Flag Football: Girls flag football is heating up, and so is the third annual Summer Sizzler Tournament

By Nathan Dominitz/Special to Prep Sports Report | April 17, 2024

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Nick Grassi believes he created the first girls flag football club team in Georgia, which is a highly commendable accomplishment.

There was one drawback when the travel team, now called South Elite, was founded three years ago.

“There was nowhere to travel, nowhere to play because nobody else had one,” Grassi said recently.

That would soon change. A club team formed in the Metro Atlanta Area, and then another one in Columbus.

“Three more teams just popped up in Atlanta,” Grassi said. “This is really, really growing. I don’t see how by next year, it’s not full-fledged, just like any other travel sport, softball, soccer, all of it.”

As flag football has grown at the high school level since the Georgia High School Association sanctioned the varsity sport starting in 2020, the number of club teams has increased, he said.

Travel teams need places to play, and the Summer Sizzler Tournament will be one destination on June 8-9 at the Jennifer Ross Soccer Complex at 7221 Sallie Mood Drive in Savannah.

It’s the third year for the 7 vs. 7 flag football tournament, which was rebranded as the Summer Sizzler in its second edition. The event is run by Intercoastal Athletics, an organization which includes Calvary Day School assistant coaches Jonathan Newton and Grassi, who are longtime friends and men’s flag football players.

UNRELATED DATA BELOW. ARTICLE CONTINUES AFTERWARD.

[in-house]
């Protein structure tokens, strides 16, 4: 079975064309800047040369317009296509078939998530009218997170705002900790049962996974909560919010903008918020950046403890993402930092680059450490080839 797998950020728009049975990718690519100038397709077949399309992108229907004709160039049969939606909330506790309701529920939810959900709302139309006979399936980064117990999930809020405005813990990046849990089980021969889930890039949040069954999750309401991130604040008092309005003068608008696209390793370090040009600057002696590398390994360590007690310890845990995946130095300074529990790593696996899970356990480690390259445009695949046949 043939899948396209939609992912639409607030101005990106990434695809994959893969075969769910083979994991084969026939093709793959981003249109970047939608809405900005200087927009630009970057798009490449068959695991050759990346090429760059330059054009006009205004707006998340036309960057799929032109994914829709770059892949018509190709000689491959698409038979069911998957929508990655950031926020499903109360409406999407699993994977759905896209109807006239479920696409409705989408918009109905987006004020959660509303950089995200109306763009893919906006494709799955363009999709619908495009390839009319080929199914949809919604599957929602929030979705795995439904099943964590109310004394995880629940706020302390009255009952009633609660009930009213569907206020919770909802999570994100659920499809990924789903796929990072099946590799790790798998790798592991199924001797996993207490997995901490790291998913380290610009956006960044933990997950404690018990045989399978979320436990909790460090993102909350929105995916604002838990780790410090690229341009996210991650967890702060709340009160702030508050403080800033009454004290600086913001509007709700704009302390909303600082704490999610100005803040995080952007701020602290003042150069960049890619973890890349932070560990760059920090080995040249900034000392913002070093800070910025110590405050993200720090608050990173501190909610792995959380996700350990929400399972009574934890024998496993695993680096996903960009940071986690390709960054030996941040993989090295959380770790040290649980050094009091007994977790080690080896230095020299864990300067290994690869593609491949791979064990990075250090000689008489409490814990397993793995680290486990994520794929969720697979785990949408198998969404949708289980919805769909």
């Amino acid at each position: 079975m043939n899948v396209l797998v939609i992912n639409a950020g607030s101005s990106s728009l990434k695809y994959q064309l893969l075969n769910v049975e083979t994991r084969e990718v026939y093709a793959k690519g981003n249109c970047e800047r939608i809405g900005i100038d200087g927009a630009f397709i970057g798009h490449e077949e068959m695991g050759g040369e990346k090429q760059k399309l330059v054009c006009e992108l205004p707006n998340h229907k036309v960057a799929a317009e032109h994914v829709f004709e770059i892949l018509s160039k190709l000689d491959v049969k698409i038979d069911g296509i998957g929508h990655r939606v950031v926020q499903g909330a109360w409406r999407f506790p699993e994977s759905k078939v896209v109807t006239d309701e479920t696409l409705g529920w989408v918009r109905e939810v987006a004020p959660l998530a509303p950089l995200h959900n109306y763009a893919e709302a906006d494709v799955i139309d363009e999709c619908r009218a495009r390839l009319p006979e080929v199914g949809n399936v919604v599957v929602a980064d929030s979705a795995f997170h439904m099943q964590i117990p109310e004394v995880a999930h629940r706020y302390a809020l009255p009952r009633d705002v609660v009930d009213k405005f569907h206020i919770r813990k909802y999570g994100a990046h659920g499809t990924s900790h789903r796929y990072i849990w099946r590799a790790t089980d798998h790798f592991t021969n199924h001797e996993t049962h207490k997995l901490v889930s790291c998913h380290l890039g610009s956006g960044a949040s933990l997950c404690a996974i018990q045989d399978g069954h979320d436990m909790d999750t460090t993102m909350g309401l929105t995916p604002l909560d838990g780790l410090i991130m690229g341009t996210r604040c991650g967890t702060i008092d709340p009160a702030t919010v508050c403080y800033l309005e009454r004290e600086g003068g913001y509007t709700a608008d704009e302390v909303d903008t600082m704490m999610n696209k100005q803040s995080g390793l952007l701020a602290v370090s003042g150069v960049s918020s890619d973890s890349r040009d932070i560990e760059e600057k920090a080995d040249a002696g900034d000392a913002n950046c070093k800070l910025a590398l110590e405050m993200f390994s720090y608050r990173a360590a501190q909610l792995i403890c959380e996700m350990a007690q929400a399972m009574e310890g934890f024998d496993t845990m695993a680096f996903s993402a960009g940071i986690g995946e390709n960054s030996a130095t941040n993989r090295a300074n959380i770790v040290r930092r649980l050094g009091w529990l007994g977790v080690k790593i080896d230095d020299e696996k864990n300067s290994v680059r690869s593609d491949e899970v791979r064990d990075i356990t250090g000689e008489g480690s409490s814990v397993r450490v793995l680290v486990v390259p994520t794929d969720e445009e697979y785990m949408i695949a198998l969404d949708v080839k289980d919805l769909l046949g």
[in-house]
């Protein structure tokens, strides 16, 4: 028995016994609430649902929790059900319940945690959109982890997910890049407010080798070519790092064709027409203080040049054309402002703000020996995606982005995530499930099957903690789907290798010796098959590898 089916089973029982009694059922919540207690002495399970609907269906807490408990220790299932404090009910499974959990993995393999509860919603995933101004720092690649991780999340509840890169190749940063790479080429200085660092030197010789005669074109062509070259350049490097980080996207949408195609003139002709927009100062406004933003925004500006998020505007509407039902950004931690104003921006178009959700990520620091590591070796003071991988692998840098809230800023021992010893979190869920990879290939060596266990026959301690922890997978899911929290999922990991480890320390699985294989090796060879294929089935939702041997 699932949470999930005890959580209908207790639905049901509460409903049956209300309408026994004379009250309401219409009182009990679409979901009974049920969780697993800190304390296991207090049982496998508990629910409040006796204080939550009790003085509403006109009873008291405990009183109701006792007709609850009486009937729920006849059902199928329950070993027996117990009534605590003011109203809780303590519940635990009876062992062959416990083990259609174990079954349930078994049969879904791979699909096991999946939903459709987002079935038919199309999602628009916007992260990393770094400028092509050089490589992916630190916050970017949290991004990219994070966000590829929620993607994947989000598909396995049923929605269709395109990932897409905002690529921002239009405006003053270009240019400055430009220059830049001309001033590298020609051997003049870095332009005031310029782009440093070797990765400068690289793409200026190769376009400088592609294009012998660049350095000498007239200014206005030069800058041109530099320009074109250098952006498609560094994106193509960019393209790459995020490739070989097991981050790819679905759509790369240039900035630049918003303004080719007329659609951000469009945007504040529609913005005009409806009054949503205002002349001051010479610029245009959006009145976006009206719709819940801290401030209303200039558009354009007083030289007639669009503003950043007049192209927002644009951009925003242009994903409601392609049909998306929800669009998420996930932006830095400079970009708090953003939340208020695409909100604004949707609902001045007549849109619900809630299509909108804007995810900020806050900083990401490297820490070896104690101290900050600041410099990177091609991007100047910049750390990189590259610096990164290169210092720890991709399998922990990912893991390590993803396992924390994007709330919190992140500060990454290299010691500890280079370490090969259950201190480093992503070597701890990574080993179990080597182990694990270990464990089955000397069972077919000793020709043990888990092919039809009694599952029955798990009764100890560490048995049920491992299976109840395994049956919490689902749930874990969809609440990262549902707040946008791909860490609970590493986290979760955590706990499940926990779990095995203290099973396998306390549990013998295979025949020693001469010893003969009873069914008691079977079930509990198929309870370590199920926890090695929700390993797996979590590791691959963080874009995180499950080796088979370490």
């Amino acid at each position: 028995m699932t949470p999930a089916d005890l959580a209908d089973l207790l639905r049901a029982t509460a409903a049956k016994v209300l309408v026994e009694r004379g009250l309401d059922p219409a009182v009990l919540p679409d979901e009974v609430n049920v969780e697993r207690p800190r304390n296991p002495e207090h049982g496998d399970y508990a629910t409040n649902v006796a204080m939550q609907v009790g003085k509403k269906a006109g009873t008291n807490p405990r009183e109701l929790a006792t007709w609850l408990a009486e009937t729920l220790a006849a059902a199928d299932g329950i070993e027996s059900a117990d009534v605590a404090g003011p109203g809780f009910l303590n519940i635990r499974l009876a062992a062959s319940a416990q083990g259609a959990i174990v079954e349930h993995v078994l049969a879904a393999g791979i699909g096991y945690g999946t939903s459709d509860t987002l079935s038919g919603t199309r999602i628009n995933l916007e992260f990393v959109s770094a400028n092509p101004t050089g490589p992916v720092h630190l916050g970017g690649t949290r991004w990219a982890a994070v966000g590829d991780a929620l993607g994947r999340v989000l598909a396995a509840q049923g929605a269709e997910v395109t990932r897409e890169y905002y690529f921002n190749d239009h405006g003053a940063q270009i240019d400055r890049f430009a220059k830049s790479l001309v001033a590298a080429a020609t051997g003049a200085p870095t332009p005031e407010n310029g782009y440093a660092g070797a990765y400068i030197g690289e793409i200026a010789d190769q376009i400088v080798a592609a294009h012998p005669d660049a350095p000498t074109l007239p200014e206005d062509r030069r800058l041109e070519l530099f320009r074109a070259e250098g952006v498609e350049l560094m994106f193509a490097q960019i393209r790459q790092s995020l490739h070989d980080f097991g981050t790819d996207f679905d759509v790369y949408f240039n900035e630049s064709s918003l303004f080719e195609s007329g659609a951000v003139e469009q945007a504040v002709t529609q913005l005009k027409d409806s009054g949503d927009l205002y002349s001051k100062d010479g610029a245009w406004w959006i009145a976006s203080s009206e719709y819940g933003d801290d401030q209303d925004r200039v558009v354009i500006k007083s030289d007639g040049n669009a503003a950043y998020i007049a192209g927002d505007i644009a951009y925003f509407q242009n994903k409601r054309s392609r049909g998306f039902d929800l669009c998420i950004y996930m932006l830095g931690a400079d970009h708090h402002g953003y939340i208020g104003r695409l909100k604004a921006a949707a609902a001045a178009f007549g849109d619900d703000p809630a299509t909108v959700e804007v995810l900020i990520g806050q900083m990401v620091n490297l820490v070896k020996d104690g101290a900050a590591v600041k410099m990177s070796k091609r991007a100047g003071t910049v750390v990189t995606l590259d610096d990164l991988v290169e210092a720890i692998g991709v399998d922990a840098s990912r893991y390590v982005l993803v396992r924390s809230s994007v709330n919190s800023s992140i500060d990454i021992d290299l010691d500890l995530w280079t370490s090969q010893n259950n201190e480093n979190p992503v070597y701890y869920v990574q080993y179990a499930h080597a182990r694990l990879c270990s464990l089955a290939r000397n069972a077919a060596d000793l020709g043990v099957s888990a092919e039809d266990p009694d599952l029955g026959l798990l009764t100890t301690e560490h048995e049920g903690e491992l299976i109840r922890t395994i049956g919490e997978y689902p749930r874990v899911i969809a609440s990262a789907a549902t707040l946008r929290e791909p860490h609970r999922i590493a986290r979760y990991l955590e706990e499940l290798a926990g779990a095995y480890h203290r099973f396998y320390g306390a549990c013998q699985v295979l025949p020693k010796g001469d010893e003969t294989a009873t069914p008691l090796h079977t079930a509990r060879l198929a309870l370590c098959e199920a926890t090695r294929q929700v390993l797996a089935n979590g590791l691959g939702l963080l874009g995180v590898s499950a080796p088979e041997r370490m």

“The first year, we just kind of put it together out of the blue,” Grassi said. “Let’s see what we can get done. It ended up being good, and everybody’s wanted to come back since.”

Newton, who is a community coach like Grassi not on staff at Calvary, said the tournament grew from seven high school teams in 2021 to seven high school teams and three middle school squads in 2022, with more of both expected this summer.

Among those who have competed include Tag Team Elite of Atlanta, the Columbus Sharks (two teams), Long County and defending Summer Sizzler and GHSA Division I state champion Southeast Bulloch as well as Calvary and Savannah Christian.

Tournament registration is open to high school and middle schools, but Grassi has a clarification that there will be 18-under and 14-under divisions.

“To be technical, it was 14-under, and you have a lot of (high school) freshmen that are still 14,” Grassi said. “We wanted those young girls to be able to play, so we created a 14-U program. Three teams played in that (in 2022). Hopefully, that happens again this year, too. That’s the plan.”

Travel teams provide more opportunities for play and coaching to improve skills and gain experience. The big picture also could include the sport being introduced and nurtured in more middle schools and recreation leagues, which would serve as feeder programs to the high schools – just like other sports enjoy.